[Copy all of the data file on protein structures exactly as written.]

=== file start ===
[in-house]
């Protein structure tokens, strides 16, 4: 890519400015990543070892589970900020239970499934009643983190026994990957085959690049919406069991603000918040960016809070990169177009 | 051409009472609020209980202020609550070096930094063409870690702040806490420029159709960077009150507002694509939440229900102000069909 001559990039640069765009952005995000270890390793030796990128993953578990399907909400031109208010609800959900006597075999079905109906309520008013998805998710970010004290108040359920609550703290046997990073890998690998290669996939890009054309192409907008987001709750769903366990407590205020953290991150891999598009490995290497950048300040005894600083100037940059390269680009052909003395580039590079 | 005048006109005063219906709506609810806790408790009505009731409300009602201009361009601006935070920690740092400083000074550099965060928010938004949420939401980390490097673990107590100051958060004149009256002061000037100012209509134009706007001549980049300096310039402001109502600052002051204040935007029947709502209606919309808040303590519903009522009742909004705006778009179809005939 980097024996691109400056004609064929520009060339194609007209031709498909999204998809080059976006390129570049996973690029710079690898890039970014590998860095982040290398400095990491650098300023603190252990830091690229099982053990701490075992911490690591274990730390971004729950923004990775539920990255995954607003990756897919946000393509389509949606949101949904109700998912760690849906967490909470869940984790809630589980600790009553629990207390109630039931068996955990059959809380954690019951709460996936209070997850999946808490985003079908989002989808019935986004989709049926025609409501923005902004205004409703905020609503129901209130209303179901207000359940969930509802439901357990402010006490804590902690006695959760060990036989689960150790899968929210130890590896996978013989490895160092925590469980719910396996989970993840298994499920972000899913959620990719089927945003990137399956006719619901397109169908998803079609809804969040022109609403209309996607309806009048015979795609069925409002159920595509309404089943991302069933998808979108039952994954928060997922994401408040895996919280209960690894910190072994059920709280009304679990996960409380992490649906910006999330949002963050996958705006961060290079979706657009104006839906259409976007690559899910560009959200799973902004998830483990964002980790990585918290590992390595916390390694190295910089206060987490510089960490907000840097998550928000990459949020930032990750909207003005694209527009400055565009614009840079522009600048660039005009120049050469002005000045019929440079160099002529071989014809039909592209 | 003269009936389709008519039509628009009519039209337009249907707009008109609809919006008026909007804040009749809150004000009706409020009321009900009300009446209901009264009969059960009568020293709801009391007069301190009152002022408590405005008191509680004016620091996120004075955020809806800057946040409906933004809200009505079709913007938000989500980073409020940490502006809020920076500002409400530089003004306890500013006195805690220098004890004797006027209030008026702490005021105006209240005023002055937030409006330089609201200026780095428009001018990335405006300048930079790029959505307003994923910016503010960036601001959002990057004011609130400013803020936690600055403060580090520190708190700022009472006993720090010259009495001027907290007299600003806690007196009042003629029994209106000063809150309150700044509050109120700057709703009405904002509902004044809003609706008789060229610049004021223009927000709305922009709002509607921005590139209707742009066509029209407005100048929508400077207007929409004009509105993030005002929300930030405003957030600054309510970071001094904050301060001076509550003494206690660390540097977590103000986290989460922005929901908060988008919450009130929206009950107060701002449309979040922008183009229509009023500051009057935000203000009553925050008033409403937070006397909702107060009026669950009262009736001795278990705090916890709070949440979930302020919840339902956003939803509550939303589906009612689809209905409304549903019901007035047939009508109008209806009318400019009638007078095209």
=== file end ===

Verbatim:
[in-house]
């Protein structure tokens, strides 16, 4: 890519400015990543070892589970900020239970499934009643983190026994990957085959690049919406069991603000918040960016809070990169177009 | 051409009472609020209980202020609550070096930094063409870690702040806490420029159709960077009150507002694509939440229900102000069909 001559990039640069765009952005995000270890390793030796990128993953578990399907909400031109208010609800959900006597075999079905109906309520008013998805998710970010004290108040359920609550703290046997990073890998690998290669996939890009054309192409907008987001709750769903366990407590205020953290991150891999598009490995290497950048300040005894600083100037940059390269680009052909003395580039590079 | 005048006109005063219906709506609810806790408790009505009731409300009602201009361009601006935070920690740092400083000074550099965060928010938004949420939401980390490097673990107590100051958060004149009256002061000037100012209509134009706007001549980049300096310039402001109502600052002051204040935007029947709502209606919309808040303590519903009522009742909004705006778009179809005939 980097024996691109400056004609064929520009060339194609007209031709498909999204998809080059976006390129570049996973690029710079690898890039970014590998860095982040290398400095990491650098300023603190252990830091690229099982053990701490075992911490690591274990730390971004729950923004990775539920990255995954607003990756897919946000393509389509949606949101949904109700998912760690849906967490909470869940984790809630589980600790009553629990207390109630039931068996955990059959809380954690019951709460996936209070997850999946808490985003079908989002989808019935986004989709049926025609409501923005902004205004409703905020609503129901209130209303179901207000359940969930509802439901357990402010006490804590902690006695959760060990036989689960150790899968929210130890590896996978013989490895160092925590469980719910396996989970993840298994499920972000899913959620990719089927945003990137399956006719619901397109169908998803079609809804969040022109609403209309996607309806009048015979795609069925409002159920595509309404089943991302069933998808979108039952994954928060997922994401408040895996919280209960690894910190072994059920709280009304679990996960409380992490649906910006999330949002963050996958705006961060290079979706657009104006839906259409976007690559899910560009959200799973902004998830483990964002980790990585918290590992390595916390390694190295910089206060987490510089960490907000840097998550928000990459949020930032990750909207003005694209527009400055565009614009840079522009600048660039005009120049050469002005000045019929440079160099002529071989014809039909592209 | 003269009936389709008519039509628009009519039209337009249907707009008109609809919006008026909007804040009749809150004000009706409020009321009900009300009446209901009264009969059960009568020293709801009391007069301190009152002022408590405005008191509680004016620091996120004075955020809806800057946040409906933004809200009505079709913007938000989500980073409020940490502006809020920076500002409400530089003004306890500013006195805690220098004890004797006027209030008026702490005021105006209240005023002055937030409006330089609201200026780095428009001018990335405006300048930079790029959505307003994923910016503010960036601001959002990057004011609130400013803020936690600055403060580090520190708190700022009472006993720090010259009495001027907290007299600003806690007196009042003629029994209106000063809150309150700044509050109120700057709703009405904002509902004044809003609706008789060229610049004021223009927000709305922009709002509607921005590139209707742009066509029209407005100048929508400077207007929409004009509105993030005002929300930030405003957030600054309510970071001094904050301060001076509550003494206690660390540097977590103000986290989460922005929901908060988008919450009130929206009950107060701002449309979040922008183009229509009023500051009057935000203000009553925050008033409403937070006397909702107060009026669950009262009736001795278990705090916890709070949440979930302020919840339902956003939803509550939303589906009612689809209905409304549903019901007035047939009508109008209806009318400019009638007078095209």